Impact wrenches can squeeze plenty of torque out of a hand-held tool. But because they provide only a weak link between applied torque and what the operator feels, they can have a problem with accuracy. "In automotive tire shops, where impact wrenches are used, it's not uncommon for lug nuts to be over- or under-torqued, creating a safety issue," says David Cripe, a research engineer at Magna-Lastic Devices Inc. (Carthage, IL). Cripe has invented a new way to stop an impact wrench when it tightens a fastener to a pre-set torque.
His patent-pending MDI Impact Tool Torque Controller consists of a magneto-elastic sensor on the impact wrench's output shaft and a control algorithm to analyze the resulting torque signal. Upon reaching the predetermined torque value, the controller opens a solenoid valve on the impact wrench's air line, stopping the tool.
Controlling torque is one of those things that isn't as easy as it sounds, and Cripe's invention forced him to address two problems. First he had to design a rugged sensor that would stand up to the harsh environment of a tire shop. The answer came in the form of a magnetostrictive sensor built into the wrench's output shaft. Comprised of a magnetostrictive alloy and a corresponding pick-up coil, this torque sensor detects changes in the alloy's magnetic field based on torque-related shear stress in the output shaft. "A voltage proportional to the rate-of-change of the torque is induced upon the coil," he explains.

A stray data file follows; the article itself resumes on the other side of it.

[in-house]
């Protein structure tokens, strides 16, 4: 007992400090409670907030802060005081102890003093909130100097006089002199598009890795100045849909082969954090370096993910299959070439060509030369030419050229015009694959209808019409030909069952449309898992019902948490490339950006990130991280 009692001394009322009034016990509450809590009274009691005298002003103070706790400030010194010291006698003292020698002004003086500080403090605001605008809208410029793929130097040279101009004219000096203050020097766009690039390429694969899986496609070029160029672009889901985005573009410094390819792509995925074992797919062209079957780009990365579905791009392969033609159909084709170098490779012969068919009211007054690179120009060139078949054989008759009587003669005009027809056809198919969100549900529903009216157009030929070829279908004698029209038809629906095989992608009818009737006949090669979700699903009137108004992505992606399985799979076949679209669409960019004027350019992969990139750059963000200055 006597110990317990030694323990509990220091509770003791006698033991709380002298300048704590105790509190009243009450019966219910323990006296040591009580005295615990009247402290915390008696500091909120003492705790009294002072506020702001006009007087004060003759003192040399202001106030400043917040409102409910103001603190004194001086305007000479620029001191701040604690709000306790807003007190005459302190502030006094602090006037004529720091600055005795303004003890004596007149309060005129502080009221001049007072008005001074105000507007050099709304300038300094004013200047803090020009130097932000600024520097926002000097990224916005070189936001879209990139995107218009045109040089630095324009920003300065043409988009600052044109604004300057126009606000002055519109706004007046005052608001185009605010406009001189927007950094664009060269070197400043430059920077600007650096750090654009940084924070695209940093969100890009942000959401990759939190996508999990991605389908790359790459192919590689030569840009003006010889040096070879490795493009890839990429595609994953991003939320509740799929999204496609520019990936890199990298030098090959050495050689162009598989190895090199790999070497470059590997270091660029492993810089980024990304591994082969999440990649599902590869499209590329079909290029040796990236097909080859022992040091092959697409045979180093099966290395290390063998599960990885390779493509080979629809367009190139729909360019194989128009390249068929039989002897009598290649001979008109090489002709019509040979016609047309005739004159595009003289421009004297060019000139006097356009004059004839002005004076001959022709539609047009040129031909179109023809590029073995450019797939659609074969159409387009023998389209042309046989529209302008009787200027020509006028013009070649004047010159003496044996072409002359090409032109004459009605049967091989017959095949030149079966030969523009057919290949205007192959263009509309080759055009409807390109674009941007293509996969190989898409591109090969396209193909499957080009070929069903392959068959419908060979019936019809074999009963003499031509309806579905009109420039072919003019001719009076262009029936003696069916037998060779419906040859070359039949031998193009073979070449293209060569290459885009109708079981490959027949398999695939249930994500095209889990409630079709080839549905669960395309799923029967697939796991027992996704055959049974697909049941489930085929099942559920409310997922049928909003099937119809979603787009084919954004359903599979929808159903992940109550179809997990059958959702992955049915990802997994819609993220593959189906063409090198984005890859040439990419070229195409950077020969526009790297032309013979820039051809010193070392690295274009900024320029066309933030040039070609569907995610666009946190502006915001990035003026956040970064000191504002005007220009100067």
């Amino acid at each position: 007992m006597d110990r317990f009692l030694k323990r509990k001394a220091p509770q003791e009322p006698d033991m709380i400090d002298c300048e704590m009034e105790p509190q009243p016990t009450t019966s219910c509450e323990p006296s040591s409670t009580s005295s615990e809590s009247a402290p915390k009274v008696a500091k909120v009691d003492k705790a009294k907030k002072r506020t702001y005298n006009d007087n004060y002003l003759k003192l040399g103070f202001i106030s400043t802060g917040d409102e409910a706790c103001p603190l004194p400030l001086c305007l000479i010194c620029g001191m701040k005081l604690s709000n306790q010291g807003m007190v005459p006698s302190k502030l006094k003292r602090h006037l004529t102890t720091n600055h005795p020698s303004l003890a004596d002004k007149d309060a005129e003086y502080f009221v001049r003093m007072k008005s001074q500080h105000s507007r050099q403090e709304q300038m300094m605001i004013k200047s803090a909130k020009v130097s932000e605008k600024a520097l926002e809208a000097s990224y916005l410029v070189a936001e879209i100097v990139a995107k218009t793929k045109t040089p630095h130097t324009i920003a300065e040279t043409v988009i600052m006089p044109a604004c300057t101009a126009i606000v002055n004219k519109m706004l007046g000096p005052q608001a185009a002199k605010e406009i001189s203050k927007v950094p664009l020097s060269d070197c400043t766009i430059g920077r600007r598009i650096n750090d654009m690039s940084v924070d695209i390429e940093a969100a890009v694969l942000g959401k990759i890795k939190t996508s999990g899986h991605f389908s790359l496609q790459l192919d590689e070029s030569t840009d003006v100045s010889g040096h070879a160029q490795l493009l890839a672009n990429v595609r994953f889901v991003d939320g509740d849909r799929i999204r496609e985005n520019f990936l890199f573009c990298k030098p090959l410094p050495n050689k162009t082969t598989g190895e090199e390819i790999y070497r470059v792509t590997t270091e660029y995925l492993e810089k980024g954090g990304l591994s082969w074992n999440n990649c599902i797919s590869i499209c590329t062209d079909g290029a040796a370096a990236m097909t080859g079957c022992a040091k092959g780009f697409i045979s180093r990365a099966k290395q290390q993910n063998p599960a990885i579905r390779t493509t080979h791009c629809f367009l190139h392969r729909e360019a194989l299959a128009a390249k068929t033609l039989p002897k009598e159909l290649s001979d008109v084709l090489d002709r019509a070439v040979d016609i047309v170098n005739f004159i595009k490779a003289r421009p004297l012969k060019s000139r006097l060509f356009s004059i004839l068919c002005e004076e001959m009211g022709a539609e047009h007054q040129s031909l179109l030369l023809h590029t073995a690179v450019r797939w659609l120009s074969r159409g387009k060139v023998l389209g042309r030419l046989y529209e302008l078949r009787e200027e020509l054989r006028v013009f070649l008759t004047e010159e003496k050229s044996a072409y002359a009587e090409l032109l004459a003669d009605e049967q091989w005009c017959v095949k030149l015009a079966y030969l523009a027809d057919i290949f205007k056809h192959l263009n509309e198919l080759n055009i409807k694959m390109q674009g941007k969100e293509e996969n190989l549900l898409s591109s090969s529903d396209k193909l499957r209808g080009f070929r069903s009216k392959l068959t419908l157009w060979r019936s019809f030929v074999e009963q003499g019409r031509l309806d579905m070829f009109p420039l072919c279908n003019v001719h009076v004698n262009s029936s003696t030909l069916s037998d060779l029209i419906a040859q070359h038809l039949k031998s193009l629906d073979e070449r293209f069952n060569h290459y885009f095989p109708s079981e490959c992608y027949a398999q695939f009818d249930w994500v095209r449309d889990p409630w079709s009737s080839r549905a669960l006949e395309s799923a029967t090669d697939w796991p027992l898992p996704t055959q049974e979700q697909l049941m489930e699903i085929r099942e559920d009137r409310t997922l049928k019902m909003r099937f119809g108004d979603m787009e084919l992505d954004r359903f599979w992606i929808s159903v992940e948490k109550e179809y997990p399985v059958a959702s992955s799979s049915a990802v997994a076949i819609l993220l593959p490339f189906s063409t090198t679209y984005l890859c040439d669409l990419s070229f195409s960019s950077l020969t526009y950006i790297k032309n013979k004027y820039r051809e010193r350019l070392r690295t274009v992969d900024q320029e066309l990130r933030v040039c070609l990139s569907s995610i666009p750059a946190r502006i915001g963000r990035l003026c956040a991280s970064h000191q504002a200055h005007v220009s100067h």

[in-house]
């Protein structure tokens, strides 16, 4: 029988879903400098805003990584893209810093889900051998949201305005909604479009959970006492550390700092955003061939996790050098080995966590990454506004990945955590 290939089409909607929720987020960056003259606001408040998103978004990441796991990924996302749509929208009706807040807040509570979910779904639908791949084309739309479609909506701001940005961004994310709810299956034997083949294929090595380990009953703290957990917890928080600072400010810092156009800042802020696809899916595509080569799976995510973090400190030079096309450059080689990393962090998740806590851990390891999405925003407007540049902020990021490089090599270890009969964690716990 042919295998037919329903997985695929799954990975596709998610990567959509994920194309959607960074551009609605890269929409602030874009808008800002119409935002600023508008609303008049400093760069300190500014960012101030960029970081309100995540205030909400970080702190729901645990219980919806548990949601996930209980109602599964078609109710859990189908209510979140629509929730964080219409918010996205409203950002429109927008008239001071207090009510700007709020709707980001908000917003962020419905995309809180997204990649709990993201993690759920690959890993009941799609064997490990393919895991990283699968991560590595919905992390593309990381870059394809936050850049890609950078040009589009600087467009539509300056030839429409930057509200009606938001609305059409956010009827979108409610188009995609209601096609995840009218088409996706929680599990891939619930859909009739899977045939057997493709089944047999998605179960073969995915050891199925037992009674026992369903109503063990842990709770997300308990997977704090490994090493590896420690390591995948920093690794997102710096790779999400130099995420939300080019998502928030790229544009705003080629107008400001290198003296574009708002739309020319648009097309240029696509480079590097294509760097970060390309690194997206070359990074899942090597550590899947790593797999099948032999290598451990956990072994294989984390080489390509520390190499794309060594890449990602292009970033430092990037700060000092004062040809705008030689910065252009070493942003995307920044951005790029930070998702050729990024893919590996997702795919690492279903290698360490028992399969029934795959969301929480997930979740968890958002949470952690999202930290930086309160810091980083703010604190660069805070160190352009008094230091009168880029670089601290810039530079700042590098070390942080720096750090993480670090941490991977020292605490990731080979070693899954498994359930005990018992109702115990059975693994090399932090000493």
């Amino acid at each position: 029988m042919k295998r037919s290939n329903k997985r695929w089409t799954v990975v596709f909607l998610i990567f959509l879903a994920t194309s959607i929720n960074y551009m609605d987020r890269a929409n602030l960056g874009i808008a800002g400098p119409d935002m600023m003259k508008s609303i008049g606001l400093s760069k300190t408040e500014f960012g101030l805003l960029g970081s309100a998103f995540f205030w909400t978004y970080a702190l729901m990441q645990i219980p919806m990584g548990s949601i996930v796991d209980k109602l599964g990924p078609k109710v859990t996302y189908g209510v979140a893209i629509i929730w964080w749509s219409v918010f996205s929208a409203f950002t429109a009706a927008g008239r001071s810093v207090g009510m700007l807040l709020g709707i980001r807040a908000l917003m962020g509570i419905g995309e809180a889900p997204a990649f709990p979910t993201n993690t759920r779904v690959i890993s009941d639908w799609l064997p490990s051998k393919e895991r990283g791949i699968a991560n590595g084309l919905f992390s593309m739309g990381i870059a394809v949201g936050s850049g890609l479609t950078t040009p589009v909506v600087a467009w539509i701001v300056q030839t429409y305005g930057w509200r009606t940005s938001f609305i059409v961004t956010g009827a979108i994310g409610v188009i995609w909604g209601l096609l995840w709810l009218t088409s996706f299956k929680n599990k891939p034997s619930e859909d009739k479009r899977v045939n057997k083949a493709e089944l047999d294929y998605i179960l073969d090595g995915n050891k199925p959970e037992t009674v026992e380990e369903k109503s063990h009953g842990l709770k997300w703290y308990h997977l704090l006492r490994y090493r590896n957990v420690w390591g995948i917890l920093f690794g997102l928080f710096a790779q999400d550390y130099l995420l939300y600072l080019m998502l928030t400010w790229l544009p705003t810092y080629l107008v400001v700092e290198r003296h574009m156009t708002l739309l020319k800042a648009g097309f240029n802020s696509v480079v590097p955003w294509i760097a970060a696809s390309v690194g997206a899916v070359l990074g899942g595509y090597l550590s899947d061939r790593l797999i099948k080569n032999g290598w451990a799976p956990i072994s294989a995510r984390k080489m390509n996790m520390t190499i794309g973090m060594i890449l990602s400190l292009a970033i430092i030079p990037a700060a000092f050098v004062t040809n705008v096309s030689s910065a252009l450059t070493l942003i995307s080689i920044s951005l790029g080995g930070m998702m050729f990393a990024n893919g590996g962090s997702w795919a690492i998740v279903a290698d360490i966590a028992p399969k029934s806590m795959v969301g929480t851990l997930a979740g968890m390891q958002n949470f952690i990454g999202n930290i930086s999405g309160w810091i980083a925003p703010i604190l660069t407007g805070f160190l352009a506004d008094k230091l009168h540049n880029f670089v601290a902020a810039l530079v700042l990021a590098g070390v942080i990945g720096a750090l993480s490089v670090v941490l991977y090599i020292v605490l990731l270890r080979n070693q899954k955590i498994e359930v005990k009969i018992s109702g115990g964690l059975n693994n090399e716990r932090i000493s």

Cripe next defined control algorithms that infer the actual torque from the information provided by the sensor. They are not one and the same due to tightening dynamics. "The mass of the socket and fastener results in a rotational moment of inertia that limits the ability of the tool to instantaneously rotate the fastener," Cripe explains. "So, the torque within the fastener does not follow the torque of the impact tool shaft." What's more, the non-linear effects of static friction on the fastener further muddy the relationship between measured and actual torque. Cripe took these and other tightening effects into account too.
While the MDI system targets automotive lug nuts, Cripe believes it can serve in a variety of industrial applications that use expensive motorized torque tools for the sake of accuracy. "An impact wrench with torque control costs just a fraction of your typical nut-runner," he says.
Contact David Cripe, Magna-Lastic Devices Inc., 111 W. Buchanan St., Carthage, IL; Tel: (217) 357-3941 x 22394; E-mail: email@example.com ; or Enter 504.
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